Managing Director of Caltech Ventures has called on entrepreneurs to establish cassava processing facilities in Ho, Adaklu and Abutia districts to turn the area into a cassava processing hub.
Chris Quarshie said Ghana imported about 70 million litres of ethanol annually and that his project’s design capacity produced only three million litres of ethanol per year.
The boss of the cassava production and processing company at Hodzo near Ho, also called for investment in the sector to reduce ethanol imports into the country.
“In pursuant of the one district one factory policy, there will be a lot of synergy and economies of scale if you locate factories using the same raw material within adjoining districts,” Mr Quarshie said in an interview.
The enclave, he said would facilitate the sharing of ideas, risks and benefits as well as promote investments in areas such as “transporters specialised in cassava haulage”, fabricators and artisans.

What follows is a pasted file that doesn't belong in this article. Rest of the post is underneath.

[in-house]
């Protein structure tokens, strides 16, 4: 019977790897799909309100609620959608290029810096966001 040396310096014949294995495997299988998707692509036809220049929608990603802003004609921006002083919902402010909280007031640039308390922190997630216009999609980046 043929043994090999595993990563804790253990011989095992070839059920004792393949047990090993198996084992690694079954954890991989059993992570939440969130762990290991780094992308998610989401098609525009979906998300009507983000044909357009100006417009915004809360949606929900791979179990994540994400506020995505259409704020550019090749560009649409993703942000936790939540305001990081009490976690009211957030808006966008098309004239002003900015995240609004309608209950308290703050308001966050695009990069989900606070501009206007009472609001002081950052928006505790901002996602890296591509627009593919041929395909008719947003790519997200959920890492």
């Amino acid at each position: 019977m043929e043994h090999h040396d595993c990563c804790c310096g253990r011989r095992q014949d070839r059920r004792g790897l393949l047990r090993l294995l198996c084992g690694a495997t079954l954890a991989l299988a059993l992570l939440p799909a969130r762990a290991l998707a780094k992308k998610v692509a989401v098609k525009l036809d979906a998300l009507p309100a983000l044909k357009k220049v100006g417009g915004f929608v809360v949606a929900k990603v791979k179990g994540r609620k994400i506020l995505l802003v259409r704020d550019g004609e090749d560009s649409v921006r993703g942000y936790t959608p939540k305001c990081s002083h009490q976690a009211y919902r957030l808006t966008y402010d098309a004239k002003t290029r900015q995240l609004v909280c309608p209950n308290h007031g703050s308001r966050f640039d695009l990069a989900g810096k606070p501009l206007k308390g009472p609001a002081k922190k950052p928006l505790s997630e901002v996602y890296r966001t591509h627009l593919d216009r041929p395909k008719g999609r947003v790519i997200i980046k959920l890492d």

He said Caltech would serve as an anchor client for producers and processors of cassava and share experiences to promote the growth of the cassava value chain.
According to him, the growth of the cassava value chain would have a huge impact on the local economy with the provision of jobs, investments in infrastructure, skills acquisition and technology transfer in the rural areas.
He added that commercial farmers would also benefit from the enclave as they would be major stakeholders in the supply chain and create substantial employment in view of the labour-intensive nature of the industry.
Mr Quarshie said Caltech was currently buying cassava from Adaklu and Adidome to supplement inputs from its nucleus farm and had since August 2016 produced an estimated 150,000 litres of ethanol.
Caltech is the only ethanol producing company in the country. The company is currently installing facilities for the full-scale production of liquefied carbon dioxide and electricity from factory and farm waste using biogas technology.
More than 50 products, including native starch, various modified starches, cassava flour, sweeteners, biodegradable plastics, adhesives, beer and ethanol are derived from processing cassava.